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Author Topic: The New Pentax MF  (Read 5876 times)
fredjeang
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« Reply #20 on: March 17, 2010, 11:47:24 AM »
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Quote from: tsjanik
Fred:

You are, of course, correct when you mention lens availability.  I believe you referring to the Pentax 35mm lens lineup; frankly, I thought the DA lens line was a one of the bad decisions.  Not really any size, cost or weight savings compared to FF 35mm lenses, while limiting the sensor size to APS-C.
A quote from Bernard’s interview of Mr.Maekawa:
We believe that many photographers who used to own our film bodies are looking for a reasonably affordable digital solution that would enable them to keep using their lenses while delivering all the values of digital bodies.”
There is a large number of Pentax lenses out there waiting for a digital body.  Apparently Pentax’s intention is to initially produce bodies for photographers who have an exisiting supply of Pentax MF lenses. As a customer, I might prefer many new lenses, but as a business decision it makes sense- they are introducing the camera without a huge initial cost in lens design and production.
According to the interview, existing film lenses (other than wide angle) work quite well.  In my own informal tests of 67 and 645 lenses on a K20D, the MF lenses are the equal of the 35mm.

I’m ready for a visit to Japan.

Tom
Yes, but let's see now the e-bay market !!!  
Tom, do you use the genuine adapter? to fit the 67 lenses on the K20D. I'm interested in that. Does the green button work?
Indeed for longer focals the crop factor is interesting but for the ones who need wide angle it is more an issue.
I do not like very much seeing my prime 28mm 2.8 M transformed into a standard lens...

Fred.


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tsjanik
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« Reply #21 on: March 17, 2010, 11:50:20 AM »
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Quote from: Mark D Segal
On the basis of what knowledge and authority should you be convinced by this statement? DO you really believe that Phase-1 for example isn't capable of manufacturing interchangeable MF systems which fit together perfectly when used as designed? Do they sell these extremely expensive systems to demanding professionals and advanced amateurs only to open themselves up to liabilities?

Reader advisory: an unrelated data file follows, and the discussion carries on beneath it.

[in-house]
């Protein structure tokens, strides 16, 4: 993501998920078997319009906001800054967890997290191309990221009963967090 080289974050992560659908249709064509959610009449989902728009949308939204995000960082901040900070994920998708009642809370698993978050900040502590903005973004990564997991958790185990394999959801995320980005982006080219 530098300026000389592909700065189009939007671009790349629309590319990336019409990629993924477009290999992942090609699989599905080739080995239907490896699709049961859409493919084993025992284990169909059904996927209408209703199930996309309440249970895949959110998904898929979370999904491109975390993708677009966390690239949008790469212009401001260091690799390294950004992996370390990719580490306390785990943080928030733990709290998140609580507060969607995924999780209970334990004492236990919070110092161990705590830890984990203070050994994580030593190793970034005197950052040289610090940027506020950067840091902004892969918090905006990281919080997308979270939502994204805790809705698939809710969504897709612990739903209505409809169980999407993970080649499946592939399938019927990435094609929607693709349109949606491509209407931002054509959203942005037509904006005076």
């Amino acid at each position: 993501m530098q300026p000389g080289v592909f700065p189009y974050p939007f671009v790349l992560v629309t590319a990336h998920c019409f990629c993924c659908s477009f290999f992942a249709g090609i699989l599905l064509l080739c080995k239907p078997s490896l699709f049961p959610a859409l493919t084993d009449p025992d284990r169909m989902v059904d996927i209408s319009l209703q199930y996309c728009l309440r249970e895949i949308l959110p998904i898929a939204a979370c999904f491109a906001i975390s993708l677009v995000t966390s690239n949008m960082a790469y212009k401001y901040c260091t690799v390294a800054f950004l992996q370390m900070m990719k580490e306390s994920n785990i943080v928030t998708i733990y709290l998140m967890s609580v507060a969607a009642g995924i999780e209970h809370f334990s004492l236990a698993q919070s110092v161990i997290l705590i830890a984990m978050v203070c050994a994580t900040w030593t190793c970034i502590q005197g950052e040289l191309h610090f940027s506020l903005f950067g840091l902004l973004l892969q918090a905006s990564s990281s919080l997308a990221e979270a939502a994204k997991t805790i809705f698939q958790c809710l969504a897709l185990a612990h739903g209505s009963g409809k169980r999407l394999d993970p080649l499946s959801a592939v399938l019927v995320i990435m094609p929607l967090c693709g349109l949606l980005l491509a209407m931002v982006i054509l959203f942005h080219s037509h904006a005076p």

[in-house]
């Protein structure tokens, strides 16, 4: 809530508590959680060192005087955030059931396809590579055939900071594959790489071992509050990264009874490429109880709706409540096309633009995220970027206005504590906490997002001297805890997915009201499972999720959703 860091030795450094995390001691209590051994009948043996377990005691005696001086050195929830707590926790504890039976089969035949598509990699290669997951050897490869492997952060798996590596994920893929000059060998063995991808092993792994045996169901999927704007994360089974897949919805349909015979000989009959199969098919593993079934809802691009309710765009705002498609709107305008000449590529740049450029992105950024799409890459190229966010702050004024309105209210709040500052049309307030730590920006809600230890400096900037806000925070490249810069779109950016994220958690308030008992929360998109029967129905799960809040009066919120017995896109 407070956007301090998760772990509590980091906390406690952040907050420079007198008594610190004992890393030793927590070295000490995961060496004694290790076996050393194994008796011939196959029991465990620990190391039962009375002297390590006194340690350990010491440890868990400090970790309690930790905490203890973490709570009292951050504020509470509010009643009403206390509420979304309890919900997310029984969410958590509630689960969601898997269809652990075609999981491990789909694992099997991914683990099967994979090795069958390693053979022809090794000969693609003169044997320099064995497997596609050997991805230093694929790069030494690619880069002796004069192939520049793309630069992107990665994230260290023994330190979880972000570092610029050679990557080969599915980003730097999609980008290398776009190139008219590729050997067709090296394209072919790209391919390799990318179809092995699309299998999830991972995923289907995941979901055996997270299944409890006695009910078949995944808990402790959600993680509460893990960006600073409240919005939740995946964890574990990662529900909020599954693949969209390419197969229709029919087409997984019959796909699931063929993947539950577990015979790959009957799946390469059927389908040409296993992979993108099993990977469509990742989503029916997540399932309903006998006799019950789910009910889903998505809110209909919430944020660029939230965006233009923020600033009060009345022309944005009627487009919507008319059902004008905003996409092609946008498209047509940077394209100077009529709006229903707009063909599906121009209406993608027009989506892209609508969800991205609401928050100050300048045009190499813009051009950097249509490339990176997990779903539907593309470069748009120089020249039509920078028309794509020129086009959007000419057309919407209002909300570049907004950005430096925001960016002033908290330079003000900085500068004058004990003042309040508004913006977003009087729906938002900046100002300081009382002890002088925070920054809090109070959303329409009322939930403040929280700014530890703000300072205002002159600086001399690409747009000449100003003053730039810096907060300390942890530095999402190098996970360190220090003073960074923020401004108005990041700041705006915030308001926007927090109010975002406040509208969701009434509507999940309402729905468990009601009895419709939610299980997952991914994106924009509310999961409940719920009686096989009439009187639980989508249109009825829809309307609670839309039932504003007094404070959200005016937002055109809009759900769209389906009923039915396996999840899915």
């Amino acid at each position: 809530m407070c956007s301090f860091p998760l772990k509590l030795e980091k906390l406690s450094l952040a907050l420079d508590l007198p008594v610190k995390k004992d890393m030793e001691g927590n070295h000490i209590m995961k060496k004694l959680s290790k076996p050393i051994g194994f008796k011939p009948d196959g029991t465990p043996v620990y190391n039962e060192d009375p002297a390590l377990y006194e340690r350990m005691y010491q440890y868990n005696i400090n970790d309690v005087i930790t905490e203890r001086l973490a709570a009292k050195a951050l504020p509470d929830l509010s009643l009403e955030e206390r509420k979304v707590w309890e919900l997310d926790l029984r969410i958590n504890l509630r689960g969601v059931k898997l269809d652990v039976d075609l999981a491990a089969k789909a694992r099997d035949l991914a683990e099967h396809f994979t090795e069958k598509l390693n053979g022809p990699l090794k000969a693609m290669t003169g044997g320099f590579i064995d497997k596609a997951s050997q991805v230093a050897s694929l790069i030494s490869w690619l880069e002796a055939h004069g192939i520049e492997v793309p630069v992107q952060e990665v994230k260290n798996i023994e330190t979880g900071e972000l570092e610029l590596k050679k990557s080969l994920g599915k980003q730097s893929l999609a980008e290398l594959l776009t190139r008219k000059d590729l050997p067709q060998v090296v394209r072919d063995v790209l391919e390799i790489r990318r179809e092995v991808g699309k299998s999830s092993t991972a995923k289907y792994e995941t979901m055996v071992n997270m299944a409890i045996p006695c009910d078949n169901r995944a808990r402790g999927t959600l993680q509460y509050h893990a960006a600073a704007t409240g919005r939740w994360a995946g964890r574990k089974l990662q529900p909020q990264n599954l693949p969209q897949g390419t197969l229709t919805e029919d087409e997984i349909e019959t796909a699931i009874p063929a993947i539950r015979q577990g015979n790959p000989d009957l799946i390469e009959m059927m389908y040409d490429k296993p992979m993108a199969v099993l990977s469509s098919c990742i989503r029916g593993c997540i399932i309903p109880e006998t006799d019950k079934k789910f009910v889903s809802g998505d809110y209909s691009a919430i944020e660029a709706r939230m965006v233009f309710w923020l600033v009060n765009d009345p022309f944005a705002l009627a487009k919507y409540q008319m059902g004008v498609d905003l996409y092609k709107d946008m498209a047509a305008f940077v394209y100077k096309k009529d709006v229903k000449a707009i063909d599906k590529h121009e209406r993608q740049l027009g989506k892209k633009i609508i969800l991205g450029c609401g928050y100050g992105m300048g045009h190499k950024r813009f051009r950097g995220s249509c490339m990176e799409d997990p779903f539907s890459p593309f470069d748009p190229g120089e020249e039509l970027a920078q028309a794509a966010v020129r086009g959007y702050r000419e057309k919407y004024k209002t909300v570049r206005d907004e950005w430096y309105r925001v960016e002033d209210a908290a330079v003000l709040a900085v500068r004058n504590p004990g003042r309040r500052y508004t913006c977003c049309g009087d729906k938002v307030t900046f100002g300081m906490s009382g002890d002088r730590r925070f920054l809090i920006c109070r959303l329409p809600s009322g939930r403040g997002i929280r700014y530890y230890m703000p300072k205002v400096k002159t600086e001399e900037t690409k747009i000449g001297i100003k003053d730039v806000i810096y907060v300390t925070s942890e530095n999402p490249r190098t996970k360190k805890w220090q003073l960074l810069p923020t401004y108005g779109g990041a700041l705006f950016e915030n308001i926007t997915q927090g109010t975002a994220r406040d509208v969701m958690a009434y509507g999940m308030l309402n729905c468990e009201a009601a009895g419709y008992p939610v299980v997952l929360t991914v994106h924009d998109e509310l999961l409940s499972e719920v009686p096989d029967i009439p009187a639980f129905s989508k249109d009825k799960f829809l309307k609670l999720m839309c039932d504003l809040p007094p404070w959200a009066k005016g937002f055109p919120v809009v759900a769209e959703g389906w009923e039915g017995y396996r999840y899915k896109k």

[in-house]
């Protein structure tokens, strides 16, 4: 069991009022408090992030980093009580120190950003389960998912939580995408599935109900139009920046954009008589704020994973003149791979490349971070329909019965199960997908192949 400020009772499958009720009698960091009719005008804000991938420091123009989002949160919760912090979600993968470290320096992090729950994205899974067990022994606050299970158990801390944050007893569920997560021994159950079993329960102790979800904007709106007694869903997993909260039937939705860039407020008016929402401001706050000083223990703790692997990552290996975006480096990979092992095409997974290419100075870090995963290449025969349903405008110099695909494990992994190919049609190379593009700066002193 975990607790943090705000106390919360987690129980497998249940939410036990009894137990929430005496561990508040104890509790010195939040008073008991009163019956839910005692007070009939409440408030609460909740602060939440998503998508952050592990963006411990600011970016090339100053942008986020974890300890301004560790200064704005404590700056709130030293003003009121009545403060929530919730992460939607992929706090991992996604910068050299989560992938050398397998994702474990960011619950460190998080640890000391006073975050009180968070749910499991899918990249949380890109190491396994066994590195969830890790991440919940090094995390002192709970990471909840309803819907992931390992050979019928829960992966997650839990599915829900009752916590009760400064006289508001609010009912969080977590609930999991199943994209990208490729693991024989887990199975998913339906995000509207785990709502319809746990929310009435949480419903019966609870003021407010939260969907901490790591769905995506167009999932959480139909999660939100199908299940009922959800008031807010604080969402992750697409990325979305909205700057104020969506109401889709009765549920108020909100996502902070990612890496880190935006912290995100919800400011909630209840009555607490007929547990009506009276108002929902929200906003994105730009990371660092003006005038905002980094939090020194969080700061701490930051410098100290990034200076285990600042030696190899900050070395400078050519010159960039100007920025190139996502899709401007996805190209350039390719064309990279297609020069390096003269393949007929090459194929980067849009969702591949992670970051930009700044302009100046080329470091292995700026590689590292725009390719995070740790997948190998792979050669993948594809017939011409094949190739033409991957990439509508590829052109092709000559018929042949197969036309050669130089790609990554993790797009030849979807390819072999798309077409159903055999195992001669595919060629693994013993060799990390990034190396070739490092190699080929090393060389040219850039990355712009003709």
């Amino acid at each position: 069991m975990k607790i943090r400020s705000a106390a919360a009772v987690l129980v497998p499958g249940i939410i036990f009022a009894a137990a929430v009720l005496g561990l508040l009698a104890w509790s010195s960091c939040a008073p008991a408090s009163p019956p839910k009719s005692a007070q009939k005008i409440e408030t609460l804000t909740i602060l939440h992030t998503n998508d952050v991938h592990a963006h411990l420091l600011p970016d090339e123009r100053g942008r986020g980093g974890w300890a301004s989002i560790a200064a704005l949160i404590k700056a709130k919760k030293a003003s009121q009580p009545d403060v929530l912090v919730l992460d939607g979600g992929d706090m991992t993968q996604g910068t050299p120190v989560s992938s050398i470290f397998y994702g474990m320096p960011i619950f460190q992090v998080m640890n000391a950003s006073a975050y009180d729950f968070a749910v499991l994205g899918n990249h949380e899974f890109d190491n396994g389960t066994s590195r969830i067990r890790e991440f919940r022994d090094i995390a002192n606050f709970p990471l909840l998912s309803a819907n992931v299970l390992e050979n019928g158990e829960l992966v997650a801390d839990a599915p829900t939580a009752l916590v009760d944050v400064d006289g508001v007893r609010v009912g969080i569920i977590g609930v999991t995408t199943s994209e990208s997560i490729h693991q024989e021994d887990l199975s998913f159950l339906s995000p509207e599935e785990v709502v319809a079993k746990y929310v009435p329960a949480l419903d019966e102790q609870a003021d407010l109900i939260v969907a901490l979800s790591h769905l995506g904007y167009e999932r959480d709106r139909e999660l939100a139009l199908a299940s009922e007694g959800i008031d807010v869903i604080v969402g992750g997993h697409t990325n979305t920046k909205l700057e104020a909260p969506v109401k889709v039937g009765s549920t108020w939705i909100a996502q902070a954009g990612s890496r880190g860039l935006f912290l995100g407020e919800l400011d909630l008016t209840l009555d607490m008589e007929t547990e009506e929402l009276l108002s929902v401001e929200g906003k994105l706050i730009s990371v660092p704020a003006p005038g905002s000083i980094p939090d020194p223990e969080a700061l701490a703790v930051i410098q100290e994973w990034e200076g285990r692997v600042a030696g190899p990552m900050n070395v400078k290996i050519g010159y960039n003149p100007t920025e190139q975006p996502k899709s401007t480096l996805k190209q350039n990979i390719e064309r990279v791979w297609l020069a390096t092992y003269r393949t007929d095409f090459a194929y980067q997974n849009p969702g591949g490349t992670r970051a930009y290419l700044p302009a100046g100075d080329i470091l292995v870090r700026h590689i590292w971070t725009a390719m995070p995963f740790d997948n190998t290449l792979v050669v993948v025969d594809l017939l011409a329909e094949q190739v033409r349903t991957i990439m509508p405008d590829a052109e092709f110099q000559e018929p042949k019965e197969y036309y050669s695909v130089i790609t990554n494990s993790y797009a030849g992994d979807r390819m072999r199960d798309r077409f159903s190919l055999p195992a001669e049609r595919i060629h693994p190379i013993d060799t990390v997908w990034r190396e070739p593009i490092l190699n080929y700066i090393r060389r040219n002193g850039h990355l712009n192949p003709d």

Look, it's fine if Pentax and Leitz decided for their own reasons to sell an integrated product, but that doesn't mean there's necessarily anything at all wrong or risky about the other system, if made right.
Mark:

You said: “DO you really believe that Phase-1 for example isn't capable of manufacturing interchangeable MF systems which fit together perfectly when used as designed

I didn’t say that, explicitly or implicitly.  If my agreement with Mr Maesawa’s statements gave you the impression I was denigrating any other product, it was not my intent.

You also said: “On the basis of what knowledge and authority should you be convinced by this statement”.  Perhaps I should have expanded my original post to mention that most of my photography is outdoors, often in inclement weather and much is done with a tent as my base.  I don’t think I need to explain further.

Tom
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tsjanik
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« Reply #22 on: March 17, 2010, 11:59:52 AM »
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Quote from: fredjeang
Tom, do you use the genuine adapter? to fit the 67 lenses on the K20D. I'm interested in that. Does the green button work?
Fred.

Fred:

Yes I have the Pentax 67 to K adapter and yes, the green button works.  No auto diaphragm however, so you must stop down for meter readings and exposure.  Honestly, there is little value in any 67 lens shorter than the 75mm on the K20D unless you have a Zoerk adapter for stitching .  The wide angles are just too large and not really wide angles anymore.  The 105mm f2.4 makes a very nice portrait lens and the 300mm/400mm EDs are superb, even wide open.

Tom
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fredjeang
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« Reply #23 on: March 17, 2010, 12:08:16 PM »
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Quote from: tsjanik
Fred: